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China, U.S. and the Politics of Failure

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HU JINTAO
AP

Who killed Evergreen Solar?

This month, the Massachusetts-based company announced it would shutter its local factory and lay off 800 of 925 employees. The firm lost $54 million in the first nine months of 2010. A European joint venture limped offstage last year.

The company isn't quite dead -- it plans to reposition itself as a wafer maker -- but the future looks cloudy.

Conventional wisdom -- predictably -- blames Chinese solar panels. But it's not a fully adequate explanation. First Solar, the largest solar module maker in the world, has led the industry in cutting costs. It comes from Arizona and runs factories in Europe and Malaysia.

SunPower makes some the world's most expensive silicon solar modules. Yet it has managed to defy predictions about its impending death for years. Suntech, a Chinese company, has a new factory in Arizona.

How come they -- and others -- are surviving?

Blame it on the rogue ripple, or a series of small, seemingly sound management decisions that have a massive and unforeseeable impact on the destiny of a company.

Back in 1994, serial entrepreneur Jerry Kaplan formed an online auction site that quickly gained buzz with the business press and web consumers. Legendary VC firm Kleiner, Perkins backed it.

It wasn't eBay. The company was called Onsale -- eBay emerged the following year. Onsale specialized in selling PCs and other remainders from manufacturer and distributor warehouses. Ebay trafficked in used goods from consumers. Ebay exploded. Onsale ended up on the scrap heap of history.

"If you don't get the model exactly right, capitalism can be unforgiving," Kaplan, laughing, told me once.

The same happened to Direct Hit. Who? What? Back in 1998, Direct Hit, backed by Draper Fisher Jurvetson, was the next big thing in search.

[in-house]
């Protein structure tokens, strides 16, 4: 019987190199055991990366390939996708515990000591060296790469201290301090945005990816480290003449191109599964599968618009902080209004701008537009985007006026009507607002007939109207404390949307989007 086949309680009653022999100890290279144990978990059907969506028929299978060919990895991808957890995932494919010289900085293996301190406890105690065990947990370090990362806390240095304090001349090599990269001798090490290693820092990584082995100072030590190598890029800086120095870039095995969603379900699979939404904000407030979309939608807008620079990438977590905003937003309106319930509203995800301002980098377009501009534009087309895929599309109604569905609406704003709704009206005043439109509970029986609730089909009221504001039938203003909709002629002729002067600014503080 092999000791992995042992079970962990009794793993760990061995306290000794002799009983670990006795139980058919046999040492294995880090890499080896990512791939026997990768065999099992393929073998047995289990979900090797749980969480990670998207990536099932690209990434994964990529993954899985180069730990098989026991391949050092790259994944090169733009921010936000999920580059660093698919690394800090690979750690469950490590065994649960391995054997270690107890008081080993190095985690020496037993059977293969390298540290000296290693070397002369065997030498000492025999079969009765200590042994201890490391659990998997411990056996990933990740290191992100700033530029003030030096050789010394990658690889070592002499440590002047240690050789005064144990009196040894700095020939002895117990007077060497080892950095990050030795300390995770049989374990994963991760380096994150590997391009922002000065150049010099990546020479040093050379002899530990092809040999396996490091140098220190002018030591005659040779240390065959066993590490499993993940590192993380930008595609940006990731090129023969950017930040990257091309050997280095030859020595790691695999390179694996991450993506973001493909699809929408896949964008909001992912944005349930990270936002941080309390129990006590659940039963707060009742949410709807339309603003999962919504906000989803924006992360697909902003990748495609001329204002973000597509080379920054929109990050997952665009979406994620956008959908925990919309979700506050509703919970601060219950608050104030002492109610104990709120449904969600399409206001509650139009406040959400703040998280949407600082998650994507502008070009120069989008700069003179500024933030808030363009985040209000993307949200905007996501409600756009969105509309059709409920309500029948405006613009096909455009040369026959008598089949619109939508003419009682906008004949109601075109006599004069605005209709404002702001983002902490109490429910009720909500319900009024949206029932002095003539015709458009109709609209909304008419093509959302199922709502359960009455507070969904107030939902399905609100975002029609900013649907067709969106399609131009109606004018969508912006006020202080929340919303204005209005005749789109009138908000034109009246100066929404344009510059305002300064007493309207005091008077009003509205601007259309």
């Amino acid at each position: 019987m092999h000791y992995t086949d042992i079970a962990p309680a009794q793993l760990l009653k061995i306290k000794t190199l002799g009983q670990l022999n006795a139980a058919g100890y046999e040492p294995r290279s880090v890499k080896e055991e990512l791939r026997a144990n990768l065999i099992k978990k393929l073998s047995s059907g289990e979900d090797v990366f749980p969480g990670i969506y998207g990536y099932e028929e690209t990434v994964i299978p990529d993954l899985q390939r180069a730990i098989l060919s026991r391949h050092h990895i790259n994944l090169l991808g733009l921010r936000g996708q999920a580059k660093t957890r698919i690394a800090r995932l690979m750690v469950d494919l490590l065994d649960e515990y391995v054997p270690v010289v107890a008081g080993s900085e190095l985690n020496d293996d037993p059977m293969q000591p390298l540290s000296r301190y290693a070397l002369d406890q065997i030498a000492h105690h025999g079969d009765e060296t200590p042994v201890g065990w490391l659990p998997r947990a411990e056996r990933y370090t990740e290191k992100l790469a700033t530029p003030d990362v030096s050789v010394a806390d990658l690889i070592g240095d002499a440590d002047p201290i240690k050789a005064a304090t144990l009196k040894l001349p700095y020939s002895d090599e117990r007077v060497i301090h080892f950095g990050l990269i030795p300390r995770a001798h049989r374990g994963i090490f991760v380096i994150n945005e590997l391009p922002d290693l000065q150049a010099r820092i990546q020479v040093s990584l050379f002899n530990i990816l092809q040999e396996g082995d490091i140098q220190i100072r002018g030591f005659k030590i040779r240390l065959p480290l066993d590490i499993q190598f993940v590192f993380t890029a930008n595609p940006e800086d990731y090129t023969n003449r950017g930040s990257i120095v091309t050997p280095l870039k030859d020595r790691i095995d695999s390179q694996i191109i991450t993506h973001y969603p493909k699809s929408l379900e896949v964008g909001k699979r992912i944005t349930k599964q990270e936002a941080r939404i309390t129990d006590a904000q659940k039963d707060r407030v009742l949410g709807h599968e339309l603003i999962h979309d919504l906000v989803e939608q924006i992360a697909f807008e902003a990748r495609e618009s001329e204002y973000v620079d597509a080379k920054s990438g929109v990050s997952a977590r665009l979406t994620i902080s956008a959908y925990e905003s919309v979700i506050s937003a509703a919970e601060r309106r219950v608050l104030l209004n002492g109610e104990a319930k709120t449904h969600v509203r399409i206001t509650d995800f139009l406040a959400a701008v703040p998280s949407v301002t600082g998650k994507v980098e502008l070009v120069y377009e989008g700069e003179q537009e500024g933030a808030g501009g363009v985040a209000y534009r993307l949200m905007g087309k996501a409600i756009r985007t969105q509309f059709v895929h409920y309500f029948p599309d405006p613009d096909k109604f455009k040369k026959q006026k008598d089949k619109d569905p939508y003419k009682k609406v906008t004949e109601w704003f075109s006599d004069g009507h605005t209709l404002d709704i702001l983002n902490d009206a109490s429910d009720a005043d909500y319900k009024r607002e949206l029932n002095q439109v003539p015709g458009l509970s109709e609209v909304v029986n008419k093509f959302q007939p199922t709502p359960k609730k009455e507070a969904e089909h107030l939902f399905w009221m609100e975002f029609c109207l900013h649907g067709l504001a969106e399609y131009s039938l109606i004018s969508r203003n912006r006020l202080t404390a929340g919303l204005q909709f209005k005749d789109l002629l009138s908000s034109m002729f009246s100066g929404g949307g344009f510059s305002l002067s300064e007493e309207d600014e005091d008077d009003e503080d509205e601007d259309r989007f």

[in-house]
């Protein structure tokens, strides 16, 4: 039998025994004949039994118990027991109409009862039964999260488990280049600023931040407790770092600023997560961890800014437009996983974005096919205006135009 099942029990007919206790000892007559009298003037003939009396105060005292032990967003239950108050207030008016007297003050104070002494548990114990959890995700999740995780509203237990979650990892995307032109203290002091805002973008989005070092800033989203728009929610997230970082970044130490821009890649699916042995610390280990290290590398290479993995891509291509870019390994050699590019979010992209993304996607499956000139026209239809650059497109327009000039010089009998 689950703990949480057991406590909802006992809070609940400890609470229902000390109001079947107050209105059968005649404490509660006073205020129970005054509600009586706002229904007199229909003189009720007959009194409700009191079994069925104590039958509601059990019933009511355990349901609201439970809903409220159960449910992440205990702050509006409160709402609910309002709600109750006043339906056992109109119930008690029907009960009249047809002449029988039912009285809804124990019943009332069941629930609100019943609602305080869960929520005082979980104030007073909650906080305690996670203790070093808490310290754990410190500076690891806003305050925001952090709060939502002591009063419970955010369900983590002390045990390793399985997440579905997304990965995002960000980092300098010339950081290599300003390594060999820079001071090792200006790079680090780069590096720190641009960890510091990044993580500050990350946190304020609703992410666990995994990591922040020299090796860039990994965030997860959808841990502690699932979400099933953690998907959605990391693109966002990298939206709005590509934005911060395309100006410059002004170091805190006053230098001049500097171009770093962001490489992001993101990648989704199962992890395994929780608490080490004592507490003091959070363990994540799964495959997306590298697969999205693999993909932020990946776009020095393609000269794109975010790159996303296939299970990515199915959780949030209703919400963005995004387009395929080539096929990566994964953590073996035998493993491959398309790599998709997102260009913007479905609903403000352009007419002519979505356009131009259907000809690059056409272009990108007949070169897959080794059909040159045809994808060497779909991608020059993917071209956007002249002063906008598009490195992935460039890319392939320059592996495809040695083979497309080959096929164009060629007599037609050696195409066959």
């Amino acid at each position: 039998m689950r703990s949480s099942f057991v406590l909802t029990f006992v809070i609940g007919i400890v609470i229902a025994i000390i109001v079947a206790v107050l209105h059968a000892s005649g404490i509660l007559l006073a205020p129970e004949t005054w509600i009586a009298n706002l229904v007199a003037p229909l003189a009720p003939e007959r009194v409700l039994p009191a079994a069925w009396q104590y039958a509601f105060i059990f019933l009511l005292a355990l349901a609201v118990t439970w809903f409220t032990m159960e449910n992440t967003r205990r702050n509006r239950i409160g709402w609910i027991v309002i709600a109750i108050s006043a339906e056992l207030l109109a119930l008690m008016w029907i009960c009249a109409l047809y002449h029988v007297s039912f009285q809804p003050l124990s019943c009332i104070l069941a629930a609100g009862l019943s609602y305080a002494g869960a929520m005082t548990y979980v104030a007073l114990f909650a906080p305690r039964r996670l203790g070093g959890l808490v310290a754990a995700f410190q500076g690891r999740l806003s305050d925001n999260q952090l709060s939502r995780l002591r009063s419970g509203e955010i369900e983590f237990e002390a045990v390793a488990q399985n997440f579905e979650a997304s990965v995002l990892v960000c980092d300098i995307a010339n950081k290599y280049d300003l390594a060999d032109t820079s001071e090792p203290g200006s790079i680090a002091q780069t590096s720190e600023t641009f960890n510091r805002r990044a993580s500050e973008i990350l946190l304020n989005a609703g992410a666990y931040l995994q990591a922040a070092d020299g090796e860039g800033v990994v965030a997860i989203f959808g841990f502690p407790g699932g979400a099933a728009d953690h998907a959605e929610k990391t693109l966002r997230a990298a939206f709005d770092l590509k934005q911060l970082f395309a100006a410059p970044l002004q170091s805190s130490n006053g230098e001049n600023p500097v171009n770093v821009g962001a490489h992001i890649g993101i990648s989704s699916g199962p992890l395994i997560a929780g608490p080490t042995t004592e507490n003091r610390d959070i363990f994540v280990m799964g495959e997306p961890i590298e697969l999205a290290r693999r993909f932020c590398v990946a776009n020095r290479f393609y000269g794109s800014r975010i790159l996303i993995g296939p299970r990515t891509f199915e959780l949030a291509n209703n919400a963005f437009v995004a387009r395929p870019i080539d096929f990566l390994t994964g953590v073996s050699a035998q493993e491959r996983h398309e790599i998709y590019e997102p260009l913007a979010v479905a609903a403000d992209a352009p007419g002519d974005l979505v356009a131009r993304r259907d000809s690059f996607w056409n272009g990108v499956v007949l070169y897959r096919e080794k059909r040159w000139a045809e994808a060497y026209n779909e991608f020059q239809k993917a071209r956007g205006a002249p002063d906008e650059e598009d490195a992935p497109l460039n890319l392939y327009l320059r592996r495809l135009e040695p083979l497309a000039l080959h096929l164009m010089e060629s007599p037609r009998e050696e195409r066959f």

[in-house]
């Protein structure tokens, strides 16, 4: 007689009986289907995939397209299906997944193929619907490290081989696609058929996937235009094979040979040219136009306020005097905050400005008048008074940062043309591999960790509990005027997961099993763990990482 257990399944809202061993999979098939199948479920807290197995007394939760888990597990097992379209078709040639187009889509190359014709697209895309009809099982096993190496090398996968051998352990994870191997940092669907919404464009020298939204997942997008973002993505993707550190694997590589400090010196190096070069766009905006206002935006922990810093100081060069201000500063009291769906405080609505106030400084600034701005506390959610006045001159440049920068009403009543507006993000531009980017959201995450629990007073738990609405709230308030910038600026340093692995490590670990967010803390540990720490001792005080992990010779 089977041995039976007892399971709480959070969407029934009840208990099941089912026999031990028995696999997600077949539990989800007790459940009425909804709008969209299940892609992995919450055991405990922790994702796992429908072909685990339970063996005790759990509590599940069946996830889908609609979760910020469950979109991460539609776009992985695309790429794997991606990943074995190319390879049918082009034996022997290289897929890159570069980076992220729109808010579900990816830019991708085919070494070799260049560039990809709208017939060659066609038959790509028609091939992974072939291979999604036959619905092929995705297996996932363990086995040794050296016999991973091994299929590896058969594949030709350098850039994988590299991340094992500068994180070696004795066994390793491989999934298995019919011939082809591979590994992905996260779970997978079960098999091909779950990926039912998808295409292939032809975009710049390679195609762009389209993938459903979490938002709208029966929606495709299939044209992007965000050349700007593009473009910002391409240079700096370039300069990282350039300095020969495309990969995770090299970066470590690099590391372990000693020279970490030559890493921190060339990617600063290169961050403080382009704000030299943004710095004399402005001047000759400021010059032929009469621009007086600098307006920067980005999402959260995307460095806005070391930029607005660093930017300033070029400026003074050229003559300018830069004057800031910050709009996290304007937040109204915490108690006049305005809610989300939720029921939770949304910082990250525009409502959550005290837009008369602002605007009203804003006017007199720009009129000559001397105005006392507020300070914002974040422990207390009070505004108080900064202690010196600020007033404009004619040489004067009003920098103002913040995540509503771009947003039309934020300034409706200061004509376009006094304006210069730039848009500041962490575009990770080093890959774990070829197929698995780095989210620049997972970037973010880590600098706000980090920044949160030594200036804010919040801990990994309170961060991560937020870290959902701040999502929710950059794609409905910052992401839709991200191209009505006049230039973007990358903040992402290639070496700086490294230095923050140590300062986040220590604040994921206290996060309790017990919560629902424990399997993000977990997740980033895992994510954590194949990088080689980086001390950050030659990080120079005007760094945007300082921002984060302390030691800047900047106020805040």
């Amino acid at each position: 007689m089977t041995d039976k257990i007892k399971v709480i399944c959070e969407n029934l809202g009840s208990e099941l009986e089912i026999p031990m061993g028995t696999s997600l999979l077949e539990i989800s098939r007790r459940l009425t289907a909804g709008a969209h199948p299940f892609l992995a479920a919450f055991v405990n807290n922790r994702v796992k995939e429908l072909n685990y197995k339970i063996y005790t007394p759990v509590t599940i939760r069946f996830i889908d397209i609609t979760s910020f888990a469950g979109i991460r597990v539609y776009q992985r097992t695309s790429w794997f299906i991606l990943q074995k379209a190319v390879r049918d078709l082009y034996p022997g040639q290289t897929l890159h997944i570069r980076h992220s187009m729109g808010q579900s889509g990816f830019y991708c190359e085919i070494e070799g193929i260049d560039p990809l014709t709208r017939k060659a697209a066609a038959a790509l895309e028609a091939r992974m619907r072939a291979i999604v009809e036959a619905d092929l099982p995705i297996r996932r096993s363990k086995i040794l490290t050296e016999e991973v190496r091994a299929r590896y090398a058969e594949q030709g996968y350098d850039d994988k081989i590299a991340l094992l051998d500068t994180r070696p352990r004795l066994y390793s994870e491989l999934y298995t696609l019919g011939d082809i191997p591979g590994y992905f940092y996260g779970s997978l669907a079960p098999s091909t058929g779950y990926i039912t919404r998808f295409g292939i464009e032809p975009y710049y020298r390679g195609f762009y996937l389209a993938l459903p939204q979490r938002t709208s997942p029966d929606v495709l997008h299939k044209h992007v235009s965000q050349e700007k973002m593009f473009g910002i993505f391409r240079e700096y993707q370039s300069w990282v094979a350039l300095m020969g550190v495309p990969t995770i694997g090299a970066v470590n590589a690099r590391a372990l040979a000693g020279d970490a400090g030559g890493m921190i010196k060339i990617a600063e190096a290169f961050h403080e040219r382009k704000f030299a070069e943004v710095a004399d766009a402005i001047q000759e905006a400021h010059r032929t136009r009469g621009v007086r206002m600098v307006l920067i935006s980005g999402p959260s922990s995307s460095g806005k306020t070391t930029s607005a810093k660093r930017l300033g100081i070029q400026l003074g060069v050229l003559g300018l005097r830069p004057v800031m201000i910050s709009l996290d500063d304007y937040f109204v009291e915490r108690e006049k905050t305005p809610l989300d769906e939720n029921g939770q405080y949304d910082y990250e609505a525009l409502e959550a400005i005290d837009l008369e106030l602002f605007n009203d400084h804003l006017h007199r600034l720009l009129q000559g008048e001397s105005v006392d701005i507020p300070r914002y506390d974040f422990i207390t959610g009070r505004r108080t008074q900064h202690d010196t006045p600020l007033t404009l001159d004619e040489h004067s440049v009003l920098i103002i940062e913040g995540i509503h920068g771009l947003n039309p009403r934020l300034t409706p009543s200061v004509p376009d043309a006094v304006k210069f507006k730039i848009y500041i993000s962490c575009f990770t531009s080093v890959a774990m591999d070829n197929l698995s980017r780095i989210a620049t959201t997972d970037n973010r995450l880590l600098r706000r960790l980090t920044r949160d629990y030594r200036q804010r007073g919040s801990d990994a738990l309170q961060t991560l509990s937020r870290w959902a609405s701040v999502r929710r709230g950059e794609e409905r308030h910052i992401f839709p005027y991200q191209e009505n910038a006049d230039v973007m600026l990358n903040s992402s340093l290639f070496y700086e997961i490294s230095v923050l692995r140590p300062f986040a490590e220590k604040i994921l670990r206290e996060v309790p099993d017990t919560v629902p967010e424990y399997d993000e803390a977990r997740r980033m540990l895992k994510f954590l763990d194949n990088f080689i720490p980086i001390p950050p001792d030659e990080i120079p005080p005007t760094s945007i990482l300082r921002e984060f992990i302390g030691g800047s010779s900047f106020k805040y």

What happened? Direct Hit based its back-end on servers from Sun. The company soon maxed out its ability to index the web. By contrast, Google built itself around cheap, replaceable Intel servers.

The core of Evergreen's technology is called String Ribbon. Traditionally, silicon manufacturers create a round log of pure silicon and saw off thin wafers, sort of like prosciutto. Square solar cells are then cut from the round wafer: silicon sawdust and the moon-shaped wafer edges need to be recycled.

In the String Ribbon process, two strings are placed in molten silicon. Gradually, as they are pulled apart, a thin sheet of silicon forms. No sawing, no lost corners, no waste. Brilliant idea.

Unfortunately, in the early version of String Ribbon, the silicon could only be stretched so far, leading to rectangular wafers. Unusually sized wafers led to unusually sized solar cells, which in turn required tweaks to solar modules.

Third-party module makers -- faced with the prospect of having to retool factories to adapt to Evergreen -- passed. Instead of selling wafers, the company's module group became Evergreen's captive customer.

When solar demand outpaced supply, the company could garner a profit. Then the recession hit. Silicon dropped from a few hundred dollars a kilogram to $45. Module prices, goosed by an influx of suppliers, plummeted.

Suddenly, weird and isolated weren't virtues. Evergreen managed to drop its costs to a very competitive $1.88 a watt toward the end of 2010, but it couldn't reverse the momentum. (Interestingly, Luminus Devices, an MIT alum with an odd-sized LED, is also undergoing challenges.)

Evergreen has now figured out how to make normal sized wafers. It could work, but the company carries debt and a whiff of failure. What kind of volumes can they achieve? What is the efficiency roadmap? What are the warranties and reliability test results?

China's impact can't be ignored. At times, the company has bought glass from China instead of nearby New Hampshire to cut costs.

Nonetheless, human decisions played a part in the drama. Don't forget: others have dodged the bullet. First Solar bet on technology -- cadmium telluride -- others found too complex. SunPower was an early mover in developing solar power plants.

AQT Solar guessed correctly that it could make complex CIGS solar panels with standard factory equipment. Others spent hundreds of millions on custom equipment.

And look at Innovalight. The same year Evergreen opened its module factory, Innovalight decided not to build one -- instead, it retrofitted its business to just sell its solar ink to others. The shift lowered revenue but also the need for capital. It now has five customers, all Chinese.

Luck or better foresight?

Maybe you need a bit of both.

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